Quantum computation with neutral atoms

Quantum computing architectures come in many flavours: superconducting qubits, ion traps, photonics, silicon, and more. One very interesting physical substrate is neutral atoms. These quantum devices have some basic similarities to ion traps. Ion-trap devices make use of atoms that have an imbalance between protons (positively charged) and electrons (negatively charged). Neutral atoms, on the other hand, have an equal number of protons and electrons.

In neutral-atom systems, the individual atoms can be easily programmed into various two- or three-dimensional configurations. Like ion-trap systems, individual qubits can be encoded into the energy levels of the atoms. The qubits thus retain the three-dimensional geometry of their host atoms. Qubits that are nearby in space can be programmed to interact with one another via two-qubit gates. This opens up some tantalizing possibilities for exotic quantum-computing circuit topologies.

https://raw.githubusercontent.com/lhenriet/cirq-pasqal/fc4f9c7792a8737fde76d4c05828aa538be8452e/pasqal-tutorials/files/eiffel_tower.png
Neutral atoms (green dots) arranged in various configurations. These atoms can be used to encode qubits and carry out quantum computations. Image originally from [1].

The startup Pasqal is one of the companies working to bring neutral-atom quantum computing devices to the world. To support this new class of devices, Pasqal has contributed some new features to the quantum software library Cirq.

In this demo, we will use PennyLane, Cirq, and TensorFlow to show off the unique abilities of neutral atom devices, leveraging them to make a variational quantum circuit which has a very unique topology: the Eiffel tower. Specifically, we will build a simple toy circuit whose qubits are arranged like the Eiffel tower. The girders between the points on the tower will represent two-qubit gates, with the final output of our variational circuit coming at the very peak of the tower.

Let’s get to it!

Building the Eiffel tower

Our first step will be to load and visualize the data for the Eiffel tower configuration, which was generously provided by the team at Pasqal. The data can be found here (if running locally, the line below should be updated with the local path where you have saved the downloaded data).

import numpy as np
coords = np.loadtxt("pasqal/Eiffel_tower_data.dat")
xs = coords[:,0]
ys = coords[:,1]
zs = coords[:,2]

import matplotlib.pyplot as plt
fig = plt.figure()
ax = fig.add_subplot(111, projection='3d')
ax.view_init(40, 15)
fig.subplots_adjust(left=0, right=1, bottom=0, top=1)
ax.set_xlim(-20, 20)
ax.set_ylim(-20, 20)
ax.set_zlim(-40, 10)
plt.axis('off')
ax.scatter(xs, ys, zs, c='g',alpha=0.3)
plt.show();
tutorial pasqal

This dataset contains 126 points. Each point represents a distinct neutral-atom qubit. Simulating this many qubits would be outside the reach of Cirq’s built-in simulators, so for this demo, we will pare down to just 9 points, evenly spaced around the tower. These are highlighted in red below.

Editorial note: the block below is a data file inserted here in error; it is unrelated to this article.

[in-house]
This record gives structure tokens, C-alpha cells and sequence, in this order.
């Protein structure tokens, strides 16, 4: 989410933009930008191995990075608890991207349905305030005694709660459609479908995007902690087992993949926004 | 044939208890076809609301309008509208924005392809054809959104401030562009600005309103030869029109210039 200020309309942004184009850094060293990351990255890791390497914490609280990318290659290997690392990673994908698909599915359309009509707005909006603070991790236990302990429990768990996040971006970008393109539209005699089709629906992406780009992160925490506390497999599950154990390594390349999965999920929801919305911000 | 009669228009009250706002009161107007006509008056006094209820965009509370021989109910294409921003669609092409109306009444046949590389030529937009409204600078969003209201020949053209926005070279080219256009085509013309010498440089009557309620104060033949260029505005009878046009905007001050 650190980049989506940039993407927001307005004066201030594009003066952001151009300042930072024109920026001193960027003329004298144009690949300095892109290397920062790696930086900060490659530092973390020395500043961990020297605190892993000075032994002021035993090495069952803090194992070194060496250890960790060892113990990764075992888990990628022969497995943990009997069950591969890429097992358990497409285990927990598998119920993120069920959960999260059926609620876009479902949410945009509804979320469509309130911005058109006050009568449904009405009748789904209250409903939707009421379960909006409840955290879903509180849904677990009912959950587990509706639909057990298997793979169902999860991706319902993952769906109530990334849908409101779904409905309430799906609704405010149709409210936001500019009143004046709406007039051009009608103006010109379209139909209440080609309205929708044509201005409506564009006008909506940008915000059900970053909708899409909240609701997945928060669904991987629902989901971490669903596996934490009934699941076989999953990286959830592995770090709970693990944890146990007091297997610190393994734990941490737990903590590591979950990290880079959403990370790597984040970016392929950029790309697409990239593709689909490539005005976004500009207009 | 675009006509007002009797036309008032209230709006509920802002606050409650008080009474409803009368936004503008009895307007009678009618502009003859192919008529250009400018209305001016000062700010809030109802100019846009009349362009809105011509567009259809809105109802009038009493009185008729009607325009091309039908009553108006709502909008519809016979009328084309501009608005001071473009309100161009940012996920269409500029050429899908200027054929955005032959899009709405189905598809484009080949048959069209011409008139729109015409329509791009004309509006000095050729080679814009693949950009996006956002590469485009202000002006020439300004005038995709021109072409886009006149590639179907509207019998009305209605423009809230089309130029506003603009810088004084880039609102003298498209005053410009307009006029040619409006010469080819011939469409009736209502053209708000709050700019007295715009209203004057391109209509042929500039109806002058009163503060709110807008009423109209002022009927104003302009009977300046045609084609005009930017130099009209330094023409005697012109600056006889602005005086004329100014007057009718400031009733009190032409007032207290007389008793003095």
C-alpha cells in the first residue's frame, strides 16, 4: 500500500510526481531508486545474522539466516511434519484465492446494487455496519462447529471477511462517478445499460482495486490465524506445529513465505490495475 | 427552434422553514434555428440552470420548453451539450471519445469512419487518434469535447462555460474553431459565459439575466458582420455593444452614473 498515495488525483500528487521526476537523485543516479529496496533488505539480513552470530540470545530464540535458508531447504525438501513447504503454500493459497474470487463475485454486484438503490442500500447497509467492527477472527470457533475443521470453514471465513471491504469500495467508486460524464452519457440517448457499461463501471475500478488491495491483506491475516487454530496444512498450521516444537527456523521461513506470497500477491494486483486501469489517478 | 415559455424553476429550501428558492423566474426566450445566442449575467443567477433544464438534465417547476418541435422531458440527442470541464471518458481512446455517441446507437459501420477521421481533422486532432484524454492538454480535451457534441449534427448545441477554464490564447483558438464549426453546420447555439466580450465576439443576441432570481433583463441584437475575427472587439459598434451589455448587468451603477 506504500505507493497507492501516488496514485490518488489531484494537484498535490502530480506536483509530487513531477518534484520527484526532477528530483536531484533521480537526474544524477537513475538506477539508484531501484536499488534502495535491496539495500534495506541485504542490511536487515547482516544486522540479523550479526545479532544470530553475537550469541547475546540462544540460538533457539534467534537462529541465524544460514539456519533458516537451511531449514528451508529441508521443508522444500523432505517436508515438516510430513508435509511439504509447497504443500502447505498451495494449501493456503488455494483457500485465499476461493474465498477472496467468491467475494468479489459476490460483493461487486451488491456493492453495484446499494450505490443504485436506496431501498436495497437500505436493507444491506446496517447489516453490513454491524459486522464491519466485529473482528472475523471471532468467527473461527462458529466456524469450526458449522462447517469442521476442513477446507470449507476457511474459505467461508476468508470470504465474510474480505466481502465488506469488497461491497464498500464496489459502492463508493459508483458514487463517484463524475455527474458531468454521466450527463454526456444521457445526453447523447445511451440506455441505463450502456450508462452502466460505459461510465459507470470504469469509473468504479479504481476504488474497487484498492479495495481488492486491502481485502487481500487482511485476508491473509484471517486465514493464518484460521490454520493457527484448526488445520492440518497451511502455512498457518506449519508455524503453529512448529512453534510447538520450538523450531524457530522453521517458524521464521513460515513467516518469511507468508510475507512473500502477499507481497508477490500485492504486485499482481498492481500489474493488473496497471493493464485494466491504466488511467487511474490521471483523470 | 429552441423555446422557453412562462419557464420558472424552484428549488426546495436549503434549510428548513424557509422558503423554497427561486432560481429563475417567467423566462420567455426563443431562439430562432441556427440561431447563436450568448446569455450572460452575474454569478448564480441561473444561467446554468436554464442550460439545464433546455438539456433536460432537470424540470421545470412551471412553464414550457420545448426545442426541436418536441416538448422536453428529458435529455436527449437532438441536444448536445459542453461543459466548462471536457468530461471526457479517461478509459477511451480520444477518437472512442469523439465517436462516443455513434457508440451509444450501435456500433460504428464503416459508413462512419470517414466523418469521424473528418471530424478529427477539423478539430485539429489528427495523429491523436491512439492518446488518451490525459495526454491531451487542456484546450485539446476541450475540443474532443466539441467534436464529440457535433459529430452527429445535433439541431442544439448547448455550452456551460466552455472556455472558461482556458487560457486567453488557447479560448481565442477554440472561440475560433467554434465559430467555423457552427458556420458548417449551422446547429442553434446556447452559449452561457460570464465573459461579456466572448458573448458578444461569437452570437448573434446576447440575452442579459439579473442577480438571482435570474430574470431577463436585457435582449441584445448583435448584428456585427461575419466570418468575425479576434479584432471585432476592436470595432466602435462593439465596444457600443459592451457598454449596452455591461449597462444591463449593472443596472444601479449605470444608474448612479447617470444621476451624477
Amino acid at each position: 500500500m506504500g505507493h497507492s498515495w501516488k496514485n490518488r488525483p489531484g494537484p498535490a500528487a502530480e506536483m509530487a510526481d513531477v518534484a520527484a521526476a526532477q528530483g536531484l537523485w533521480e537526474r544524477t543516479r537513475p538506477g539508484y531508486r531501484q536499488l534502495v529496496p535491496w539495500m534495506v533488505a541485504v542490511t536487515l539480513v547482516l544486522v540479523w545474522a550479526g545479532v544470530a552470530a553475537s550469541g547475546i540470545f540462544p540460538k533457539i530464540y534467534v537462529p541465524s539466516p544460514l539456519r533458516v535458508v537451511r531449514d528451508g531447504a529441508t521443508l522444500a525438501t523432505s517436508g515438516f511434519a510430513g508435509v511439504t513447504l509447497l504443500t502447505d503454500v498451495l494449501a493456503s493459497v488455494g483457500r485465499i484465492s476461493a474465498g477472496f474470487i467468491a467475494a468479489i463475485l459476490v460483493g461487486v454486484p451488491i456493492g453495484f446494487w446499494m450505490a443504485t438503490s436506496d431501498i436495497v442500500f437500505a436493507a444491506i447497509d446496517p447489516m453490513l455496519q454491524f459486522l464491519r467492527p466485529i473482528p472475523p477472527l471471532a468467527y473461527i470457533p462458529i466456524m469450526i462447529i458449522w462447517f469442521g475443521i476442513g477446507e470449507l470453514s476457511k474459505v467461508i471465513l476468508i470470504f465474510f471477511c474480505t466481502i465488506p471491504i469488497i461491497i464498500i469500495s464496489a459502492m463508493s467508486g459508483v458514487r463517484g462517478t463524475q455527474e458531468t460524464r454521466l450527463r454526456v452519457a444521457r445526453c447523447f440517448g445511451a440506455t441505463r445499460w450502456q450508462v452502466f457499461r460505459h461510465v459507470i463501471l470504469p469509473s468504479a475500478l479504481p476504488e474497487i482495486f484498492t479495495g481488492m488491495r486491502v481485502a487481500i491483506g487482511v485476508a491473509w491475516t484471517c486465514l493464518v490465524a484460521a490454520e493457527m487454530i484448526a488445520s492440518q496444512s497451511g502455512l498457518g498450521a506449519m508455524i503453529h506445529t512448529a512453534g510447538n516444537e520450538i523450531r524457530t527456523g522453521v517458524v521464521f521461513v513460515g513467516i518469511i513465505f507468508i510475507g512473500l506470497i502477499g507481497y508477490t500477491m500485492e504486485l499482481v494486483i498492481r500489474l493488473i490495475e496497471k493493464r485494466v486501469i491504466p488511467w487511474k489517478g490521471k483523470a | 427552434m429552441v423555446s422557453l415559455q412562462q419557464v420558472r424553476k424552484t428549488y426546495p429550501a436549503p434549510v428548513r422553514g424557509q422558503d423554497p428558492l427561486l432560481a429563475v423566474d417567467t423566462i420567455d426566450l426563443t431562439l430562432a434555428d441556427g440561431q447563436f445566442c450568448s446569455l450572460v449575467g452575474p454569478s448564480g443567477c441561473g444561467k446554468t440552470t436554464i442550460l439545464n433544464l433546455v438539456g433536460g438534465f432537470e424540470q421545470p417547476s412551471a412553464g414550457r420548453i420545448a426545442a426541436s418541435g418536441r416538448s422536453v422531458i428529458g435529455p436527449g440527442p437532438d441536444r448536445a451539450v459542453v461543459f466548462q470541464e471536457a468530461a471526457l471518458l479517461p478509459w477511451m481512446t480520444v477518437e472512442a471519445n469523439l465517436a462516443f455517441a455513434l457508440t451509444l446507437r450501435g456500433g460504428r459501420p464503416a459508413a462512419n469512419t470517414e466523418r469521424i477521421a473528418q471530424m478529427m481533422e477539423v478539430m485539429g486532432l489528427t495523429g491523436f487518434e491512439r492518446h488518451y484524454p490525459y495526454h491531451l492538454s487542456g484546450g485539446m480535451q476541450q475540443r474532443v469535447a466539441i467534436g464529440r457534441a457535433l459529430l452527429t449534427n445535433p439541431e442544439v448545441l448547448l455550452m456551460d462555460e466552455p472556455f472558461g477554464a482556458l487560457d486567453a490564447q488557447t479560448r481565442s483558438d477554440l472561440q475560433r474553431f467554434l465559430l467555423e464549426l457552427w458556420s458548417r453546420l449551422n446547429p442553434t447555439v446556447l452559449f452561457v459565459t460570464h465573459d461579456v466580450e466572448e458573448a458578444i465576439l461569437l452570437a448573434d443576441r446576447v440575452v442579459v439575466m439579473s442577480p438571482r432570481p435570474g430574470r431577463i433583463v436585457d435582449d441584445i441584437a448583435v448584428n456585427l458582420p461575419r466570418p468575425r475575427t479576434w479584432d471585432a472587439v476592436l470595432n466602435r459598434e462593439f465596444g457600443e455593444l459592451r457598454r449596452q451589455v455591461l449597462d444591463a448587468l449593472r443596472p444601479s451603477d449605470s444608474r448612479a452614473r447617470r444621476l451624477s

fig = plt.figure()
ax = fig.add_subplot(111, projection='3d')
ax.view_init(40, 15)
fig.subplots_adjust(left=0, right=1, bottom=0, top=1)
ax.set_xlim(-20, 20)
ax.set_ylim(-20, 20)
ax.set_zlim(-40, 10)
plt.axis('off')
ax.scatter(xs, ys, zs, c='g', alpha=0.3)

base_mask = [3, 7, 11, 15]
qubit_mask = [48, 51, 60, 63, 96, 97, 98, 99, 125]
input_coords = coords[base_mask]  # we'll need this for a plot later
qubit_coords = coords[qubit_mask]

subset_xs = qubit_coords[:, 0]
subset_ys = qubit_coords[:, 1]
subset_zs = qubit_coords[:, 2]
ax.scatter(subset_xs, subset_ys, subset_zs, c='r', alpha=1.0)
plt.show();
tutorial pasqal

Converting to Cirq qubits

Our next step will be to convert these datapoints into objects that Cirq understands as qubits. For neutral-atom devices in Cirq, we can use the ThreeDQubit class, which carries information about the three-dimensional arrangement of the qubits.

Now, neutral-atom devices come with some physical restrictions. Specifically, in a particular three-dimensional configuration, qubits that are too distant from one another can’t easily interact. Instead, there is a notion of a control radius; any atoms which are within the system’s control radius can interact with one another. Qubits separated by a distance larger than the control radius cannot interact.

In order to allow our Eiffel tower qubits to interact with one another more easily, we will artificially scale some dimensions when placing the atoms.

from cirq.pasqal import ThreeDQubit
xy_scale = 1.5
z_scale = 0.75
qubits = [ThreeDQubit(xy_scale * x, xy_scale * y, z_scale * z)
                for x, y, z in qubit_coords]

To simulate a neutral-atom quantum computation, we can use the "cirq.pasqal" device, available via the PennyLane-Cirq plugin. We will need to provide this device with the ``ThreeDQubit``s we created above. We also need to instantiate the device with a fixed control radius.

import pennylane as qml
num_wires = len(qubits)
control_radius = 32.4
dev = qml.device("cirq.pasqal", control_radius=control_radius,
                 qubits=qubits, wires=num_wires)

Creating a quantum circuit

We will now make a variational circuit out of the Eiffel tower configuration from above. Each of the 9 qubits we are using can be thought of as a single wire in a quantum circuit. We will cause these qubits to interact by applying a sequence of two-qubit gates. Specifically, the circuit consists of several stages:

  1. Input classical data is converted into quantum information at the first (lowest) vertical level of qubits. In this example, our classical data will be simple bit strings, which we can embed by using single-qubit bit flips (a simple data-embedding strategy).
  2. For each corner of the tower, CNOTs are enacted between the first- and second-level qubits.
  3. All qubits from the second level interact with a single “peak” qubit using a parametrized controlled-rotation operation. The free parameters of our variational circuit enter here.

The output of our circuit is determined via a Pauli-Z measurement on the final “peak” qubit.

That’s a few things to keep track of, so let’s show the circuit via a three-dimensional image:

first_lvl_coords = qubit_coords[:4]
second_lvl_coords = qubit_coords[4:8]
peak_coords = qubit_coords[8]

input_x, input_y, input_z = [input_coords[:, idx]
                             for idx in range(3)]